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Culture Blogs

Popular subjects in contemporary Pagan culture and practice.

Category contains 2 blog entries contributed to teamblogs

Posted by on in Culture Blogs
Wassailing the Trees

One of the things that strikes me about pagan holidays is the way that they're all implicated in one another. Yule doesn't just sit enshrined in its own golden halo at the end of the year, touching nothing else. As both the end and the beginning of the solar year—and indeed, the whole of the coming year in microcosm—it reaches back to the previous growing season and harvest, and forward to the coming ones. They say that the Yule you keep affects the year ahead. That's why it's so important to eat rich and ample food during all Thirteen Days. The Devil promised a would-be witch in hunger-stricken 17th century Lowland Scotland, “Thou shalt eat every day as [well as] if it were Yule.”

A few years back a neighbor popped in for some reason or other during the Yuledays. “Beautiful tree,” she remarked. “Not the least bit Christmas-y.”

Well, no. It's covered with blown-glass fruits and vegetables. Every ornament's a prayer.

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Welcome to the 2014 edition of BookMusings' Literary Discoveries! *insert much tooting of horns and throwing of confetti here* Looking back over my LibraryThing account and my postings here on PaganSquare, as well as at Eternal Haunted Summer, this has been quite a year for good literature. Not only did I find many new books and series to enjoy, and recommend to others, but I discovered entirely new authors.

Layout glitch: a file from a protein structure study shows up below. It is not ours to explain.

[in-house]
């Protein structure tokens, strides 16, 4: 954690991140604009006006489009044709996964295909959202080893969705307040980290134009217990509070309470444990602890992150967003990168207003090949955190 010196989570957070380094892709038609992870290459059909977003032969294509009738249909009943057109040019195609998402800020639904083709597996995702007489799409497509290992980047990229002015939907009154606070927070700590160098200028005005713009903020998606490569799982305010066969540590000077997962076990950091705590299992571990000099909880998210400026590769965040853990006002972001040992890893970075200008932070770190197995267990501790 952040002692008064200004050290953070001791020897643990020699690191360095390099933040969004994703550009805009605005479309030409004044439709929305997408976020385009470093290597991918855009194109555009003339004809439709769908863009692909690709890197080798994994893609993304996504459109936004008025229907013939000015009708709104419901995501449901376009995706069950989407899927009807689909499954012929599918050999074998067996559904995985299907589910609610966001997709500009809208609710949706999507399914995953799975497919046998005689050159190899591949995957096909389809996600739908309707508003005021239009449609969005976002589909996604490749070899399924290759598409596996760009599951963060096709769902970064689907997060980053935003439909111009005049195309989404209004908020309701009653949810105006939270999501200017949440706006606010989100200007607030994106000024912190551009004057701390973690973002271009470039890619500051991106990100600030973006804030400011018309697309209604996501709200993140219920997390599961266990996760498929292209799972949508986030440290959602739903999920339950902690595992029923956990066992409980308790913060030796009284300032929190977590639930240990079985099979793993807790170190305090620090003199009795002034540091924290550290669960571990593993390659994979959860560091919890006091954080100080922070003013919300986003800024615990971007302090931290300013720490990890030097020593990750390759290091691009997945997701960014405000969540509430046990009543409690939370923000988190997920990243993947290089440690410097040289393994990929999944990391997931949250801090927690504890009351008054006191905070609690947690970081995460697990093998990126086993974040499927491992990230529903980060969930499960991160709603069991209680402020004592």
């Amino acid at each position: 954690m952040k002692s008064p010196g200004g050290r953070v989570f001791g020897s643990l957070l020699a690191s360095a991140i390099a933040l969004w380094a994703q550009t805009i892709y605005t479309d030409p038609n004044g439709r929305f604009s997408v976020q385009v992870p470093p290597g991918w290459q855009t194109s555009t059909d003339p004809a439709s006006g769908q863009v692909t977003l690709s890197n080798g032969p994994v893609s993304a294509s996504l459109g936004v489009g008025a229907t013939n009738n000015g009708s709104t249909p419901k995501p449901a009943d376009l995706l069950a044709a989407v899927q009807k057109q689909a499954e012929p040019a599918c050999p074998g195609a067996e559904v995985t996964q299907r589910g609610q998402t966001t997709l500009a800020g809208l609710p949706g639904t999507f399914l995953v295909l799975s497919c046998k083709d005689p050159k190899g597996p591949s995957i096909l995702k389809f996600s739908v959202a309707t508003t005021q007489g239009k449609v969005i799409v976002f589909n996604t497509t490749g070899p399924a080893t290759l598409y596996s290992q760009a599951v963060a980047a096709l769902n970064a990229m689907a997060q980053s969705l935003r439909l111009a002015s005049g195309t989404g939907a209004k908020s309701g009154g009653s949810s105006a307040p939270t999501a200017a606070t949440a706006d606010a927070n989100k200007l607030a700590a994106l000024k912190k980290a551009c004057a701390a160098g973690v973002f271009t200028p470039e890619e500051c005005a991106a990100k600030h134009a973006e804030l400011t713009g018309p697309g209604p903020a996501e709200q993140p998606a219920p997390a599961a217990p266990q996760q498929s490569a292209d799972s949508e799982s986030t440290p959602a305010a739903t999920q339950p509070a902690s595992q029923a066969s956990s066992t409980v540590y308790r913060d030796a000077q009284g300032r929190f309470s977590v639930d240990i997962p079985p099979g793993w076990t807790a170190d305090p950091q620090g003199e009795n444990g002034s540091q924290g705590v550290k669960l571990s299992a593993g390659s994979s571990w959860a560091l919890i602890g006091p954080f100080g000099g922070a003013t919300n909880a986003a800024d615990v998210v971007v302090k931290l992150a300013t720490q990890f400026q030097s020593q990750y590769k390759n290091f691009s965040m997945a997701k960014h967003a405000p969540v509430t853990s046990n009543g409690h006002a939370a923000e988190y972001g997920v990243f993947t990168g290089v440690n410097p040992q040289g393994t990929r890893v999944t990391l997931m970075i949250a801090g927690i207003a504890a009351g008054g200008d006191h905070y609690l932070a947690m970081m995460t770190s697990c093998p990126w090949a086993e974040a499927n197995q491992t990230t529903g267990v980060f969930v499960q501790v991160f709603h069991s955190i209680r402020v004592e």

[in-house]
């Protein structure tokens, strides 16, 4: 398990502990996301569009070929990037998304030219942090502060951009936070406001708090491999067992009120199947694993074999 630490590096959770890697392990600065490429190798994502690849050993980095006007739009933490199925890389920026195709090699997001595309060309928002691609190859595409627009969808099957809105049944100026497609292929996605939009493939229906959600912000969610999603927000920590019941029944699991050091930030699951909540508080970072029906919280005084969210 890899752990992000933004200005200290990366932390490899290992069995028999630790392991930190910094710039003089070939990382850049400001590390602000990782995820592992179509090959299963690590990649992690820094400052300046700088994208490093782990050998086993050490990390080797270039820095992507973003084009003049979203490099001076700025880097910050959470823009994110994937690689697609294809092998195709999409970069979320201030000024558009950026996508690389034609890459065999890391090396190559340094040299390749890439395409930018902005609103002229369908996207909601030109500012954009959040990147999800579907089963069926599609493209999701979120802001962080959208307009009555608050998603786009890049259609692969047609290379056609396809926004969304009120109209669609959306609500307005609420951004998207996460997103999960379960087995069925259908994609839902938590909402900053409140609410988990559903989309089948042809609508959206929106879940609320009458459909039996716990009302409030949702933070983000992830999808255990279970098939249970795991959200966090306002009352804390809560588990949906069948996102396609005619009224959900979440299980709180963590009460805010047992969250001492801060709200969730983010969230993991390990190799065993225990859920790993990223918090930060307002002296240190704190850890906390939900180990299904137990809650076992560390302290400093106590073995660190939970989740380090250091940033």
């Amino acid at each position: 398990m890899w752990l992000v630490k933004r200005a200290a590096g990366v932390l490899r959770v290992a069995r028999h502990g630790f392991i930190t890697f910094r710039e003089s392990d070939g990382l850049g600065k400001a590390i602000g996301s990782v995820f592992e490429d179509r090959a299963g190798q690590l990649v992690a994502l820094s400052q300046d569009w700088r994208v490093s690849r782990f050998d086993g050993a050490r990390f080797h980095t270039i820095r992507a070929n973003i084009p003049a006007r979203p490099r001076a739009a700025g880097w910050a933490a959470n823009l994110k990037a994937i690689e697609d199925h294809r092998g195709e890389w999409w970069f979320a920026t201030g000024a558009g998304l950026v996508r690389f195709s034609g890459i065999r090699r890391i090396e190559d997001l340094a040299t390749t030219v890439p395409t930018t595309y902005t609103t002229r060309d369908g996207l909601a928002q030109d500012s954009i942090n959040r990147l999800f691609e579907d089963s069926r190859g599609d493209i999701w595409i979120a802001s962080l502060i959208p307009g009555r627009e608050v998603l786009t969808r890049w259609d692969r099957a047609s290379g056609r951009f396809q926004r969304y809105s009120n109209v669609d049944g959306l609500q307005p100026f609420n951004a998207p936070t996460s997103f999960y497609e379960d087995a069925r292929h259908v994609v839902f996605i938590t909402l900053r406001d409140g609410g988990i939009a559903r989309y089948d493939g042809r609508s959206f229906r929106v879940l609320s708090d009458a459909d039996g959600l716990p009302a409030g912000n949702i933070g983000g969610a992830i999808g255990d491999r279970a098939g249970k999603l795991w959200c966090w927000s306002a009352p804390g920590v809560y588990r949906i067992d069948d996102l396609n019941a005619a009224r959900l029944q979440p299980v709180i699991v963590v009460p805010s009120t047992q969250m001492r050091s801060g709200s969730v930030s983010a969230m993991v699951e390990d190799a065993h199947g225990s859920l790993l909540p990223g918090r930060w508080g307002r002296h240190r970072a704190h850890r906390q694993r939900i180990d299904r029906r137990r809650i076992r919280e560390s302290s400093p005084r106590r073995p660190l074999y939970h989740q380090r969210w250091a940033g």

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b2ap3_thumbnail_cooking-cauldron.jpgWe have some important planetary shifts happening within hours of each other on the Winter Solstice, which makes it a a powerful time magically, but be ready to run with some wild energy. Here’s what’s happening: on December 21, Uranus stations direct (changes its apparent direction of movement in the sky) at 5:46 PM (all times EST). The Sun shifts into Capricorn, marking Solstice at 6:04 PM, and then at 8:37 PM we have a New Moon — which is, of course, right on the degree of the Solstice.  Saturn is at the final (critical) degree of Scorpio, getting ready to move into Sagittarius on the 23rd. And, of course, the square between Uranus and Pluto is still very close to exact. Whew! But this confluence of planetary energy gives us a variety of options in working magic. (You can find the chart for the Solstice here.)